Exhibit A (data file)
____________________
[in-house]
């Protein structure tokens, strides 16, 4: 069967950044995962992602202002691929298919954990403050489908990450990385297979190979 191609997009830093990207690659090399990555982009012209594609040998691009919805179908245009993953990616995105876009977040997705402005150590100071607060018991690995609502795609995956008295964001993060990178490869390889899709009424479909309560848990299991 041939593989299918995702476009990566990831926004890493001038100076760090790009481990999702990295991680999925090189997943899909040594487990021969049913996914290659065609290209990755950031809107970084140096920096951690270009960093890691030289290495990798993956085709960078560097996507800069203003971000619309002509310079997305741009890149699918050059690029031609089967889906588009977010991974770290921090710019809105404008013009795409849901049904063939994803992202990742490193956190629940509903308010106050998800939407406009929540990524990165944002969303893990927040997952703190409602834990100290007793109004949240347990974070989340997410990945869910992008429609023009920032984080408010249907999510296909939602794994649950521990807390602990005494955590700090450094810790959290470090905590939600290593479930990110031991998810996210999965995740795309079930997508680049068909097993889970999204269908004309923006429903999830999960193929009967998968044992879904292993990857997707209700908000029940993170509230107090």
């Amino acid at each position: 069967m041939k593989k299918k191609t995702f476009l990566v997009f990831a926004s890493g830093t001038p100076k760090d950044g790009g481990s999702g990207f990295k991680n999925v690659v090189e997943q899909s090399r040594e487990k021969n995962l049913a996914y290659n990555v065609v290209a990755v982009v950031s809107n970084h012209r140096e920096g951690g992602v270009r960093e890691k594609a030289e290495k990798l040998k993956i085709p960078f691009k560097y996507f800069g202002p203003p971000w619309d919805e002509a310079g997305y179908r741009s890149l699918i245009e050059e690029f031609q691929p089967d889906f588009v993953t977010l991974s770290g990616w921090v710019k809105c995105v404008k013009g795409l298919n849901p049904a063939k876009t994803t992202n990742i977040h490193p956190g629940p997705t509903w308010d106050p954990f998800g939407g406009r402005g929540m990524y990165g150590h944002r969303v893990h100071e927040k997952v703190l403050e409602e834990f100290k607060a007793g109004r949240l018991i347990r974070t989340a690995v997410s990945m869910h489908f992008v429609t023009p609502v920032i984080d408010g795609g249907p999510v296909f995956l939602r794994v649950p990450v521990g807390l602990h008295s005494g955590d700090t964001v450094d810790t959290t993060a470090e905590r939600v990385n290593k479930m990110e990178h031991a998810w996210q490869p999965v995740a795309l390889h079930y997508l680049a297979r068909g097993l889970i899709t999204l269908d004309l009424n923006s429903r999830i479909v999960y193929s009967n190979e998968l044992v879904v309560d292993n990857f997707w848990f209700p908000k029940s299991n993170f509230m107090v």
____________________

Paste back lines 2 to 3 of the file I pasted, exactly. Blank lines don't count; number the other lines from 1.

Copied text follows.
């Protein structure tokens, strides 16, 4: 069967950044995962992602202002691929298919954990403050489908990450990385297979190979 191609997009830093990207690659090399990555982009012209594609040998691009919805179908245009993953990616995105876009977040997705402005150590100071607060018991690995609502795609995956008295964001993060990178490869390889899709009424479909309560848990299991 041939593989299918995702476009990566990831926004890493001038100076760090790009481990999702990295991680999925090189997943899909040594487990021969049913996914290659065609290209990755950031809107970084140096920096951690270009960093890691030289290495990798993956085709960078560097996507800069203003971000619309002509310079997305741009890149699918050059690029031609089967889906588009977010991974770290921090710019809105404008013009795409849901049904063939994803992202990742490193956190629940509903308010106050998800939407406009929540990524990165944002969303893990927040997952703190409602834990100290007793109004949240347990974070989340997410990945869910992008429609023009920032984080408010249907999510296909939602794994649950521990807390602990005494955590700090450094810790959290470090905590939600290593479930990110031991998810996210999965995740795309079930997508680049068909097993889970999204269908004309923006429903999830999960193929009967998968044992879904292993990857997707209700908000029940993170509230107090």
């Amino acid at each position: 069967m041939k593989k299918k191609t995702f476009l990566v997009f990831a926004s890493g830093t001038p100076k760090d950044g790009g481990s999702g990207f990295k991680n999925v690659v090189e997943q899909s090399r040594e487990k021969n995962l049913a996914y290659n990555v065609v290209a990755v982009v950031s809107n970084h012209r140096e920096g951690g992602v270009r960093e890691k594609a030289e290495k990798l040998k993956i085709p960078f691009k560097y996507f800069g202002p203003p971000w619309d919805e002509a310079g997305y179908r741009s890149l699918i245009e050059e690029f031609q691929p089967d889906f588009v993953t977010l991974s770290g990616w921090v710019k809105c995105v404008k013009g795409l298919n849901p049904a063939k876009t994803t992202n990742i977040h490193p956190g629940p997705t509903w308010d106050p954990f998800g939407g406009r402005g929540m990524y990165g150590h944002r969303v893990h100071e927040k997952v703190l403050e409602e834990f100290k607060a007793g109004r949240l018991i347990r974070t989340a690995v997410s990945m869910h489908f992008v429609t023009p609502v920032i984080d408010g795609g249907p999510v296909f995956l939602r794994v649950p990450v521990g807390l602990h008295s005494g955590d700090t964001v450094d810790t959290t993060a470090e905590r939600v990385n290593k479930m990110e990178h031991a998810w996210q490869p999965v995740a795309l390889h079930y997508l680049a297979r068909g097993l889970i899709t999204l269908d004309l009424n923006s429903r999830i479909v999960y193929s009967n190979e998968l044992v879904v309560d292993n990857f997707w848990f209700p908000k029940s299991n993170f509230m107090v």